Experts raise doubt as Kenya's economy expands

Thursday April 25 2019

Kenya National Bureau of Statistics Director-General Zachary Mwangi gives his remarks during the launch of the 2019 Economic Survey at KICC on April 25, 2019. PHOTO | SALATON NJAU | NATION MEDIA GROUP


Kenya’s economy expanded by 6.3 per cent last year, reporting its fastest growth in over five years, even as analysts and other economic actors say the country is reporting a paper growth.

The 2019 Economic Survey released Thursday also revealed that the economy created 840,600 new jobs in 2018, the bulk of which were in the informal sector.

The sector accounted for 83.6 per cent of new jobs or 762,100 in the period under review, said the report released by the Kenya National Bureau of Statistics (KNBS).

The number of people engaged, excluding those in rural small-scale agriculture and pastoralist activities, also rose by five per cent to 17.8 million people last year while employment in the public sector went up from 833,100 in 2017 to 842,900 last year.

Only 78,400 jobs were created in the modern sector. This was a decline from 114,400 in 2017.

The sector accounts for high-quality jobs that automatically end up in the tax bracket and directly contribute to an increase in tax collections.



The informal-sector jobs are usually more volatile and harder to put a finger on since someone would be on job today and out the next day.

“Leading activities providing wage employment in the private sector were agriculture, forestry and fishing, manufacturing, wholesale and retail trade and repair of motor vehicles,” the report notes.

KNBS attributed the growth to increased agricultural production, accelerated manufacturing activities, sustained growth in transportation and a vibrant service sector.

“Agricultural activities benefited from sufficient rains that were well spread throughout the country. Similarly, the increased precipitation was a significant boost to electricity generation and consequently favourable to growth during the review period,” the report reads in part.

The economic survey is the most comprehensive government report on the economy and other sectors, among them health, education, security and governance. It is published yearly.


The survey shows that the manufacturing output volume expanded by 5.1 per cent in 2018 from a revised contraction of 0.8 per cent in 2017.

“This was mainly on account of increase in production of dairy products, tea, coffee and sugar due to favourable weather conditions. However, plastic products, wood and its products, and other non-metallic mineral products sub-sectors registered declines in the review period,” the report says.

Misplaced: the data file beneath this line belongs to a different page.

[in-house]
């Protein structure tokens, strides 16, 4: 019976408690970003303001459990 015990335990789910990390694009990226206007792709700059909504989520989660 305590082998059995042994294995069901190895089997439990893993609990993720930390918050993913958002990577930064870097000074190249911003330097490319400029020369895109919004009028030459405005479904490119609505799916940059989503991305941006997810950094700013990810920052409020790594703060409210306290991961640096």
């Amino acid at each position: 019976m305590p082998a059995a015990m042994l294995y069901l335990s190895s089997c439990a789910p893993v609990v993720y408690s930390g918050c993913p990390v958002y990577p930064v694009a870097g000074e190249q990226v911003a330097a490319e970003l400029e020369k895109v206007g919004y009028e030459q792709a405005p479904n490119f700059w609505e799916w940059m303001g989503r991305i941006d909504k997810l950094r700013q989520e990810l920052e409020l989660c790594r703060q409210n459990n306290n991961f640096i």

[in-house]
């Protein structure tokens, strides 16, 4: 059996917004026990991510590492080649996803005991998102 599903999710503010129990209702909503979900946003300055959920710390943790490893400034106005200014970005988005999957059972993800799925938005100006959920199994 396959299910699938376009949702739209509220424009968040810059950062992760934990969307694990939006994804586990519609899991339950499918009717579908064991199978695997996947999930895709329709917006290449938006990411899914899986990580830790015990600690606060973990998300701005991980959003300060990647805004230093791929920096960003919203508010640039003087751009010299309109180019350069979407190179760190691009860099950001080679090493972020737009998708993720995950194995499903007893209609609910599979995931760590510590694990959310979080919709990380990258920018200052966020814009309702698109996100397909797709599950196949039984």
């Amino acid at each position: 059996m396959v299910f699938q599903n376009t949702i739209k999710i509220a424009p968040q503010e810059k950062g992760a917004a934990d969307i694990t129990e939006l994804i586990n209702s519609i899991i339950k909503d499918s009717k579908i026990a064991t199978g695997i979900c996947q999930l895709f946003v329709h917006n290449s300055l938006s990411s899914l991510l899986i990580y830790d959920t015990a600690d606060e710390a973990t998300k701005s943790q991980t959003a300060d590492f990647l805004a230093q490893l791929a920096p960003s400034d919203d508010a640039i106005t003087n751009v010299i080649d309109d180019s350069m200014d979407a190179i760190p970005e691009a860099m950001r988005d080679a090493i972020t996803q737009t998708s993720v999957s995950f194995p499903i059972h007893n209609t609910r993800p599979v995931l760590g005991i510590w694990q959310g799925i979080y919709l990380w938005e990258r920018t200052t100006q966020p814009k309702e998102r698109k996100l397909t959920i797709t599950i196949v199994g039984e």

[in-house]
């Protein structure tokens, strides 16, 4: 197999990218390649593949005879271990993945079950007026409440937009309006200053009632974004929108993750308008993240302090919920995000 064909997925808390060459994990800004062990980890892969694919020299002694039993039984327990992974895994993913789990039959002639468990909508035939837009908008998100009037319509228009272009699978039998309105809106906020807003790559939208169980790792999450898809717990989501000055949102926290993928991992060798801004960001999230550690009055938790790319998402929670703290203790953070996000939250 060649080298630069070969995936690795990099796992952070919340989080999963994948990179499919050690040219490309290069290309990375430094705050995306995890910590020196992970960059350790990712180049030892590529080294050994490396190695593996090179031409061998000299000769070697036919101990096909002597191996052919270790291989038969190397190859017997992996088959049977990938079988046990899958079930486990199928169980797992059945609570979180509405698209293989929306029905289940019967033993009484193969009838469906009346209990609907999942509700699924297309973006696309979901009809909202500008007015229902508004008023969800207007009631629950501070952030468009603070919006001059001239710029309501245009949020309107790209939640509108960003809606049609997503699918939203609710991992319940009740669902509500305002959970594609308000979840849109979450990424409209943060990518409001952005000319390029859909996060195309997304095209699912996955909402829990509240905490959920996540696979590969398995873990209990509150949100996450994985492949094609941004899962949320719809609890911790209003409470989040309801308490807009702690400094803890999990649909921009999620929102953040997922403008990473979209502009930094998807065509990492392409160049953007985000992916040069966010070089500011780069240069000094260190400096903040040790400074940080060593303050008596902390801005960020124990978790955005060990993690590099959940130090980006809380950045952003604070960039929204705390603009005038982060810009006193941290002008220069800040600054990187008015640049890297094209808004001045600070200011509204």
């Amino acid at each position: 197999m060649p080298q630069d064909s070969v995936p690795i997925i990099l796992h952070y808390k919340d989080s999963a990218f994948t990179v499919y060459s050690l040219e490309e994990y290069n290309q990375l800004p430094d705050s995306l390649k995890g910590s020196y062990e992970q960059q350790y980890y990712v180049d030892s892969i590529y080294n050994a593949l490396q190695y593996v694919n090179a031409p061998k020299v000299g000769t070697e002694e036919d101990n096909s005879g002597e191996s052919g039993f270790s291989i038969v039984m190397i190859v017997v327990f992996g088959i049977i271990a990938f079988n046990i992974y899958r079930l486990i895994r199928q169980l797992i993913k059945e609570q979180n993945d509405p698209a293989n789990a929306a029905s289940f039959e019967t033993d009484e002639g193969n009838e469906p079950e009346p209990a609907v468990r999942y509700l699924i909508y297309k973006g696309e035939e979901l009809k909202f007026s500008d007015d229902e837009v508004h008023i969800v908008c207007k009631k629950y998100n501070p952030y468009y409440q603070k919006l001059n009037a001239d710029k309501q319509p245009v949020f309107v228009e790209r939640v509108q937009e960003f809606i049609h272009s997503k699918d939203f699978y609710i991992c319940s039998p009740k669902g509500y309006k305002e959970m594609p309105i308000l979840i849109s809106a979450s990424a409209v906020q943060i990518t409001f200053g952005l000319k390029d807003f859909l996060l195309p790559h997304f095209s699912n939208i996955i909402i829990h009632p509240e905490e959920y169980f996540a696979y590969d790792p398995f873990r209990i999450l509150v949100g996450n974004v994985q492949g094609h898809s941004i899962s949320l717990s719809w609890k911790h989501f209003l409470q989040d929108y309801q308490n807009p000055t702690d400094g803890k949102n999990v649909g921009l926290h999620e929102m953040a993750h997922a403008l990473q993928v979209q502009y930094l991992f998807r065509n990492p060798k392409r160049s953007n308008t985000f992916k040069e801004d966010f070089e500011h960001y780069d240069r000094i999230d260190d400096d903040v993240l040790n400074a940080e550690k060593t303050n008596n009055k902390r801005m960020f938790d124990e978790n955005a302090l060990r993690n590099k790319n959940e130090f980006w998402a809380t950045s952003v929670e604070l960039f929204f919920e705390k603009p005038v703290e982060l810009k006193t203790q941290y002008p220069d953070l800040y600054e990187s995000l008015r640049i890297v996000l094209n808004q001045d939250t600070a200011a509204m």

The report notes that the construction sector expanded by 6.3 per cent last year from a revised growth of 8.5 per cent recorded in 2017.

It says expenditure on roads is expected to rise by 23 per cent to Sh195.1 billion in 2018/19, of which Sh128.4 billion will be spent on construction of new roads.

Loans and advances from banks to the construction sector grew slightly by 1.8 per cent from Sh112 billion in 2017 to Sh114 billion in 2018, reflecting a slowdown in the industry.

But the rosy picture painted by the report appears to be far removed from the feelings of the common man on the street and other actors of the economy.


The most recent survey by research firm Ipsos Synovate indicates that about half of the country's households are perpetually broke, earning less than Sh10,000 a month.

The growth is also far ahead of projections by various organisations including the World Bank, which recently projected that Kenya’s economy will expand by about 5.8 per cent.

The Consumers Federation of Kenya (Cofek) says the figures are far from the reality on the ground. “The numbers look like those from a different country. On the ground things are a lot different. Kenyans are a lot poorer from my view than how they were two years ago before the General Election,” Cofek’s secretary-general Stephen Mutoro said on phone.

“The period before and after the election was the worst. Companies stopped investing. Kenyans were fired and some even took pay cuts. I don’t think those numbers reflect the reality on the ground,” Mr Mutoro added.

Listed companies have also been reporting profit warnings or losses, which is a pointer that growth in the economy may not be trickling down to all sectors.


At least 15 companies listed on the Nairobi Securities Exchange have issued profit warnings with several others plunging into the loss-making territory.

Wage employment in the sector grew by 2.2 per cent from 167,900 persons in 2017 to 171,600 persons in 2018.

The report adds that the approved government expenditure on housing in 2018/19 is expected to increase by 57.3 per cent to Sh29 billion to finance housing flagship projects.

The report says the number of international visitor arrivals increased by 14 per cent from 1.7 million two million.

“The improved performance may be attributed to a stable political environment, withdrawal of travel advisories, improved security and investor confidence in the country,” the report adds.

Kenya’s 6.3 per cent growth helped push up the regional growth of the East African community to 5.9 per cent.

Rwanda grew fastest at 8.6 per cent, followed by Tanzania 6.6 per cent, and Uganda 6.2 per cent. Burundi only managed a 0.1 per cent growth in 2018, pulling down the rest of the growth that should have been more than six per cent.